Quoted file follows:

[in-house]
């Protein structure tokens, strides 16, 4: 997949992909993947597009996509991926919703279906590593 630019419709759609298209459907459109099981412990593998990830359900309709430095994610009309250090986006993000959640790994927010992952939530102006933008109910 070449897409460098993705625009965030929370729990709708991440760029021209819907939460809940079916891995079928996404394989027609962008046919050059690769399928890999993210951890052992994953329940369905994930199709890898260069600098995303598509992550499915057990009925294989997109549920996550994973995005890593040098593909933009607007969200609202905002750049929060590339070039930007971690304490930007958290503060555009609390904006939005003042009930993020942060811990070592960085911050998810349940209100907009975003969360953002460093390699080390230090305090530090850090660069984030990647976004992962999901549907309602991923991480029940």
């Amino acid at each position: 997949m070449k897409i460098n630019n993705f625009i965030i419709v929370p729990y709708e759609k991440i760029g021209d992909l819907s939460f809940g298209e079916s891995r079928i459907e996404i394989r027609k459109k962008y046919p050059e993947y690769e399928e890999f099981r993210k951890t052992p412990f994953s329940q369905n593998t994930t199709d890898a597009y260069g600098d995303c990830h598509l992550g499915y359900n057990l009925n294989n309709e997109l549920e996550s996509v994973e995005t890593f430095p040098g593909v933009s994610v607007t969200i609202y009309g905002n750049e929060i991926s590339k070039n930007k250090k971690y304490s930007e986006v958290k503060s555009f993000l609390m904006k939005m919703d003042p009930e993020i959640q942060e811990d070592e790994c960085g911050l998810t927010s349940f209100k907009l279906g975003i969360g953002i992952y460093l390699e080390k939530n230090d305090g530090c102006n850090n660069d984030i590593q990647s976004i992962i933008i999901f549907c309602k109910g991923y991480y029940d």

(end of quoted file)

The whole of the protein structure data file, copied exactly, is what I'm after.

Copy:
[in-house]
């Protein structure tokens, strides 16, 4: 997949992909993947597009996509991926919703279906590593 630019419709759609298209459907459109099981412990593998990830359900309709430095994610009309250090986006993000959640790994927010992952939530102006933008109910 070449897409460098993705625009965030929370729990709708991440760029021209819907939460809940079916891995079928996404394989027609962008046919050059690769399928890999993210951890052992994953329940369905994930199709890898260069600098995303598509992550499915057990009925294989997109549920996550994973995005890593040098593909933009607007969200609202905002750049929060590339070039930007971690304490930007958290503060555009609390904006939005003042009930993020942060811990070592960085911050998810349940209100907009975003969360953002460093390699080390230090305090530090850090660069984030990647976004992962999901549907309602991923991480029940």
């Amino acid at each position: 997949m070449k897409i460098n630019n993705f625009i965030i419709v929370p729990y709708e759609k991440i760029g021209d992909l819907s939460f809940g298209e079916s891995r079928i459907e996404i394989r027609k459109k962008y046919p050059e993947y690769e399928e890999f099981r993210k951890t052992p412990f994953s329940q369905n593998t994930t199709d890898a597009y260069g600098d995303c990830h598509l992550g499915y359900n057990l009925n294989n309709e997109l549920e996550s996509v994973e995005t890593f430095p040098g593909v933009s994610v607007t969200i609202y009309g905002n750049e929060i991926s590339k070039n930007k250090k971690y304490s930007e986006v958290k503060s555009f993000l609390m904006k939005m919703d003042p009930e993020i959640q942060e811990d070592e790994c960085g911050l998810t927010s349940f209100k907009l279906g975003i969360g953002i992952y460093l390699e080390k939530n230090d305090g530090c102006n850090n660069d984030i590593q990647s976004i992962i933008i999901f549907c309602k109910g991923y991480y029940d």